By Laura Kusisto and Ben Leubsdorf
U.S. housing starts hit their highest level in nine years in 2016, but a slowdown in the pace of new apartment building suggests that it may be difficult for construction to hit new highs this year without a strong rebound in single-family home building.
Housing starts rose 11.3% in December to a seasonally adjusted annual rate of 1.23 million, the Commerce Department said Thursday. Permits, an indication of how much construction is in the pipeline, were down 0.2% to 1.21 million.
Economists surveyed by The Wall Street Journal expected starts to rise 10.1% in the final month of 2016 to 1.2 million and building permits to rise 2.5% to 1.24million. Construction typically begins a month or two after a permit is issued.
The rise in starts follows a drop in activity in November, when new starts dropped by a revised 16.5%. The drop was largely propelled by a 38.7% drop in the construction of buildings with two or more units, which includes apartments and condos.
Single-family housing starts dropped 4% in December while multifamily rebounded 53.9% from a month earlier.
Monthly housing figures are choppy, have a significant margin of error and can be subject to large revisions.
An estimated 1.17 million housing units were started in 2016, nearly 5% more than were started in 2015 -- making it the strongest year since 2007. But that rise masked a sharp divergence in the types of residential construction under way. Single-family starts were up 9.3% last year, but construction of buildings with five or more units fell 3.1%. A similar pattern was seen in the permits data.
New home construction has been the weakest element of the overall housing recovery. Home prices have already surpassed their previous highs and apartment rents have climbed more than 26% since early 2010.
The strength of multifamily housing construction has helped buoy housing-start numbers, even as single-family activity remains well below normal levels.
"When you look at single-family [construction] we're still at recession levels, which is quite remarkable because historically the real-estate cycle leads the business cycle," said Sam Khater, deputy chief economist at CoreLogic Inc., a housing data firm.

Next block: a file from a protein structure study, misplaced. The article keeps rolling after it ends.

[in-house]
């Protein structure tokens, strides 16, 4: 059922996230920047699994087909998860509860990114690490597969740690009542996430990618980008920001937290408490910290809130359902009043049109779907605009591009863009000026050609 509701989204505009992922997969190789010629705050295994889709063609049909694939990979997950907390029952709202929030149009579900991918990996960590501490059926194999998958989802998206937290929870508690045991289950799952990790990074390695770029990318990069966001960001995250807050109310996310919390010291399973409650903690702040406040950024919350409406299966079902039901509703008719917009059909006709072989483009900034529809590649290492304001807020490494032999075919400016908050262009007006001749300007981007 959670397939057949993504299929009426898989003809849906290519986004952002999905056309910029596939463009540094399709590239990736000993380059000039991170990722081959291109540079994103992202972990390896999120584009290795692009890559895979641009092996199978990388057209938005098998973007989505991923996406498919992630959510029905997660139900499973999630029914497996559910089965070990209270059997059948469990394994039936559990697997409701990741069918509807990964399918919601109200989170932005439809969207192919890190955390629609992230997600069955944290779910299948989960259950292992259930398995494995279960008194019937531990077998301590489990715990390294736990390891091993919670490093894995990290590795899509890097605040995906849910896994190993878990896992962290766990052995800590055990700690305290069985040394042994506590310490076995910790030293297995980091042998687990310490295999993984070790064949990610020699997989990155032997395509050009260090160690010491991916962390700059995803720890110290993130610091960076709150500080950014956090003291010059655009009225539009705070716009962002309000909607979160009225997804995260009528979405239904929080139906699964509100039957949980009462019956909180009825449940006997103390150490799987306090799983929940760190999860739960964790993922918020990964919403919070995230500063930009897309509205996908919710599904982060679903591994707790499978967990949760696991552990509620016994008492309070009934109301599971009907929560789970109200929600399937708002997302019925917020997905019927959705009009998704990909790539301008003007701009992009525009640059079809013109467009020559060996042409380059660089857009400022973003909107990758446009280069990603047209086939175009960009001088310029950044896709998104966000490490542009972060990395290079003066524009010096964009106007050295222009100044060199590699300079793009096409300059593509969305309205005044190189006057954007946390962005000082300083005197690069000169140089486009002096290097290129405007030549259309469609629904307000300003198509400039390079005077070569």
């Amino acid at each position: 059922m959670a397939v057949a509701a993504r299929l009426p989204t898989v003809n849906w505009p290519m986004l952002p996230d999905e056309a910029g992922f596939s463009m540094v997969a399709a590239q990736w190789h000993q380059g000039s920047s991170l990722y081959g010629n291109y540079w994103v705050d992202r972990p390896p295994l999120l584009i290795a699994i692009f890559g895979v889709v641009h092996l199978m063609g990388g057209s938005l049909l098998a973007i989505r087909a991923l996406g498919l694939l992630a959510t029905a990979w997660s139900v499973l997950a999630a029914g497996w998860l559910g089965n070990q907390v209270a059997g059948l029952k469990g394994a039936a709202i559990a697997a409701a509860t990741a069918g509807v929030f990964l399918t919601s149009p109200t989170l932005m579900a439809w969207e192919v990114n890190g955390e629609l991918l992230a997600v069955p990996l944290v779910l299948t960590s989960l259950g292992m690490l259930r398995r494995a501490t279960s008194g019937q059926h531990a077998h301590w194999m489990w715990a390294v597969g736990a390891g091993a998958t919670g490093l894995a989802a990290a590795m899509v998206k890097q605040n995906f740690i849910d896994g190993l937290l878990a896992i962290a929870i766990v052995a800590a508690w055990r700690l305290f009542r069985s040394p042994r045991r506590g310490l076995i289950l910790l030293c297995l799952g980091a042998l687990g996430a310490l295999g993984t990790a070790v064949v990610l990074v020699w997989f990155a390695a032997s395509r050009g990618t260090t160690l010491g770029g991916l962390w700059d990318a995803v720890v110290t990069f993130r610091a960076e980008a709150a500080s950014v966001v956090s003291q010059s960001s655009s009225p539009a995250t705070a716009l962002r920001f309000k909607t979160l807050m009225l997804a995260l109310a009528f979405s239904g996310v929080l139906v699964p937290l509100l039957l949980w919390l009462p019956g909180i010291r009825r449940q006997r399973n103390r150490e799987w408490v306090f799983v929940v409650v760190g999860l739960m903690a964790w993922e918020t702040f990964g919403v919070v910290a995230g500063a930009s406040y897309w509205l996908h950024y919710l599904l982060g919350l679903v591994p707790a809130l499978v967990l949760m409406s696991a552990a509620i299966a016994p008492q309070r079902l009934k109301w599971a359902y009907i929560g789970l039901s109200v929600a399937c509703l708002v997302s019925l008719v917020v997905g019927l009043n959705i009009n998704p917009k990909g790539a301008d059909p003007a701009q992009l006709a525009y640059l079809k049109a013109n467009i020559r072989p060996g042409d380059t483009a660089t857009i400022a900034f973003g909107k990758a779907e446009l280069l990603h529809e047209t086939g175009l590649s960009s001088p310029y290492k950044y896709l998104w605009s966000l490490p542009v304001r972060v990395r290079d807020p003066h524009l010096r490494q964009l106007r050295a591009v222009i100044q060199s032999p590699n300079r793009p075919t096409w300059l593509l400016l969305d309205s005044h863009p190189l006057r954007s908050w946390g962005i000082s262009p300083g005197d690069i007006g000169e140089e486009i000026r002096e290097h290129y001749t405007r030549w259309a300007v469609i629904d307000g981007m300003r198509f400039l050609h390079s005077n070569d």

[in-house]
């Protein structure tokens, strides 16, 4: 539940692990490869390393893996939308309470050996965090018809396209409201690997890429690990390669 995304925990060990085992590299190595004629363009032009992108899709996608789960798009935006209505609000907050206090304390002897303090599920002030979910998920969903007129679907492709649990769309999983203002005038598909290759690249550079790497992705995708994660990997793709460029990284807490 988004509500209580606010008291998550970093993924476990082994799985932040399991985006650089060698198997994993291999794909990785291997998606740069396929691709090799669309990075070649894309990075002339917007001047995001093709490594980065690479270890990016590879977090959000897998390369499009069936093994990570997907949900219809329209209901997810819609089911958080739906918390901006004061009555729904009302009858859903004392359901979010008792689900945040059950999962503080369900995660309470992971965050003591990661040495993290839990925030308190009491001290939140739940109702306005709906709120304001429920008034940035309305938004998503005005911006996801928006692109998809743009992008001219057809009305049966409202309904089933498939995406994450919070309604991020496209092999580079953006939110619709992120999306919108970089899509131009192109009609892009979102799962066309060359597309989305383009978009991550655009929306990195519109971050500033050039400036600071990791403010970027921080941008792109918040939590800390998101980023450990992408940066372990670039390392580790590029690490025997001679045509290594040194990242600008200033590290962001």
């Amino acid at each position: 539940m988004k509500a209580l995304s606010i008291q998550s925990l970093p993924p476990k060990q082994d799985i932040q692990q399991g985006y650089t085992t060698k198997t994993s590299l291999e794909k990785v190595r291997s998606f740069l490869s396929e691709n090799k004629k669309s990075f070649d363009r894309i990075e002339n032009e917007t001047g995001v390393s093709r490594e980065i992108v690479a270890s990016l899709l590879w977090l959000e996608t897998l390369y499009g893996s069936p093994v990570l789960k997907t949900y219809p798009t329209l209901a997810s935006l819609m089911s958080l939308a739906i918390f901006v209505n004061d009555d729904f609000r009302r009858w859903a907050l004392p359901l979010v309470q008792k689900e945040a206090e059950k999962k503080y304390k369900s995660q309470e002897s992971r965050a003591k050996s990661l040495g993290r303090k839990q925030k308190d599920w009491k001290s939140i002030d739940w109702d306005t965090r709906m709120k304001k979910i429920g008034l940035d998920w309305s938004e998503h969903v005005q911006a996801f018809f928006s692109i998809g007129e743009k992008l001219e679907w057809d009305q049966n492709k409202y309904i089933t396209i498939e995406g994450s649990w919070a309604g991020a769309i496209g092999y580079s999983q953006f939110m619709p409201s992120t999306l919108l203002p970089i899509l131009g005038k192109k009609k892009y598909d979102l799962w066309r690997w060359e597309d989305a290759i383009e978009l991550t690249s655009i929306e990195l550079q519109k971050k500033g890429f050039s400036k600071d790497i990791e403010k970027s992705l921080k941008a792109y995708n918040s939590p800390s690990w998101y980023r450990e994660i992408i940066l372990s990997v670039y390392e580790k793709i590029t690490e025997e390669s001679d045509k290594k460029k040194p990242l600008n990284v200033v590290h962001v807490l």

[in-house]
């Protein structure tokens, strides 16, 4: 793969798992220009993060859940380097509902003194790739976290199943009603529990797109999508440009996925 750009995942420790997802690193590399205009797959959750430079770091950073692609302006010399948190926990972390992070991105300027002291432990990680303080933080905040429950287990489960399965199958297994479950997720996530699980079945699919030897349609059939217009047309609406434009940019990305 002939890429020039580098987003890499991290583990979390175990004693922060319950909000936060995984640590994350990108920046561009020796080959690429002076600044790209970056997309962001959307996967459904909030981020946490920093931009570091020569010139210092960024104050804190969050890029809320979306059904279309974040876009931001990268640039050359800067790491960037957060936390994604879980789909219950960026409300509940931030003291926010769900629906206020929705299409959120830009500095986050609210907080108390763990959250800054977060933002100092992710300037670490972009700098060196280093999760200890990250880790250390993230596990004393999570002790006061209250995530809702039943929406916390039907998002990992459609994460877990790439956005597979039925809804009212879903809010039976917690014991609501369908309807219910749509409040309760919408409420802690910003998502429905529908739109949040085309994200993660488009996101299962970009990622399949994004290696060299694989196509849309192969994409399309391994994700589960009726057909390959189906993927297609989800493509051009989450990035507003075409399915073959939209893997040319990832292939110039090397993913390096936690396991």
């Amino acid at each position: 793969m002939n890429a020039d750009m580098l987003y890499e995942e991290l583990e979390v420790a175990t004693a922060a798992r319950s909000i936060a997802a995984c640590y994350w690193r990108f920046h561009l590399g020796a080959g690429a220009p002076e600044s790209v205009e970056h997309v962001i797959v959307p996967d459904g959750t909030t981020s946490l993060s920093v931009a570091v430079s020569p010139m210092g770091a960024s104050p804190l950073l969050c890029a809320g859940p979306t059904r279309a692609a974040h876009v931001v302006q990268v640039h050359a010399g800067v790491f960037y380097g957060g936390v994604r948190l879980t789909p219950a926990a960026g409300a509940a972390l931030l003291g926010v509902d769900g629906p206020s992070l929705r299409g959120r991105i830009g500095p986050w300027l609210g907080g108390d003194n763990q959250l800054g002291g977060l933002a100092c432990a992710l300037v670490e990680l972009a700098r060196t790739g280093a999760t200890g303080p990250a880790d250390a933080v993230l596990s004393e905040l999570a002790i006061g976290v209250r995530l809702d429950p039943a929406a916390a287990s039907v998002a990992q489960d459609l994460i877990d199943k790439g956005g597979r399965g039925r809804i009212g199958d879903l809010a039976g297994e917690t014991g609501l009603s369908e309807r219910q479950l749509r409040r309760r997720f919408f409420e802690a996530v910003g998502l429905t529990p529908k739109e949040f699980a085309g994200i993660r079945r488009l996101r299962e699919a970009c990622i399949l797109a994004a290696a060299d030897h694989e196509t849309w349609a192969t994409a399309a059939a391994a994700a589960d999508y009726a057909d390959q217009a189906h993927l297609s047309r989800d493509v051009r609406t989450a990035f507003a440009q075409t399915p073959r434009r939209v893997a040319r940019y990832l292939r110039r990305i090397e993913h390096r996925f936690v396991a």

The numbers look particularly bleak when accounting for population growth. The number of single-family and multifamily starts per 1,000 households remains about 38% below the 50-year average, according to Ralph McLaughlin, chief economist at housing website Trulia.
The factors holding back builders range froma shortage of laborers, difficulty finding land in desirable locations and regulatory barriers that drive up the cost of a new home beyond what most consumers can afford.
Economists are optimistic that single-family housing starts will continue to improve in 2017, as rising wages and a move by younger households toward homeownership help drive up demand. Republicans have pledged to peel back environmental regulations and Donald Trump has promised tax cuts and infrastructure spending that could help extend the economic recovery.
"I am cautiously optimistic that 2017 is going to be an even better year and I hope it is for the sake home buyers," Mr. McLaughlin said.
U.S. builders remain highly confident about the market for newly built single-family homes, but their optimism slipped in January from the highest level in more than a decade the prior month, the National Association of Home Builders said Wednesday. The trade group'shousing-market index fell to 67 in January from 69 in December.
Still, even if single-family housing starts rebound, the overall numbers could be weighed down by a pullback in multifamily starts. Landlords are bracing for a flood of apartment-building completions that is dragging down rents and making leasing up new buildings a slog. As a result, lenders are pulling back on apartment-construction loans.
Write to Laura Kusisto at email@example.com and Ben Leubsdorf at firstname.lastname@example.org
(END) Dow Jones Newswires
January 19, 2017 09:40 ET (14:40 GMT)
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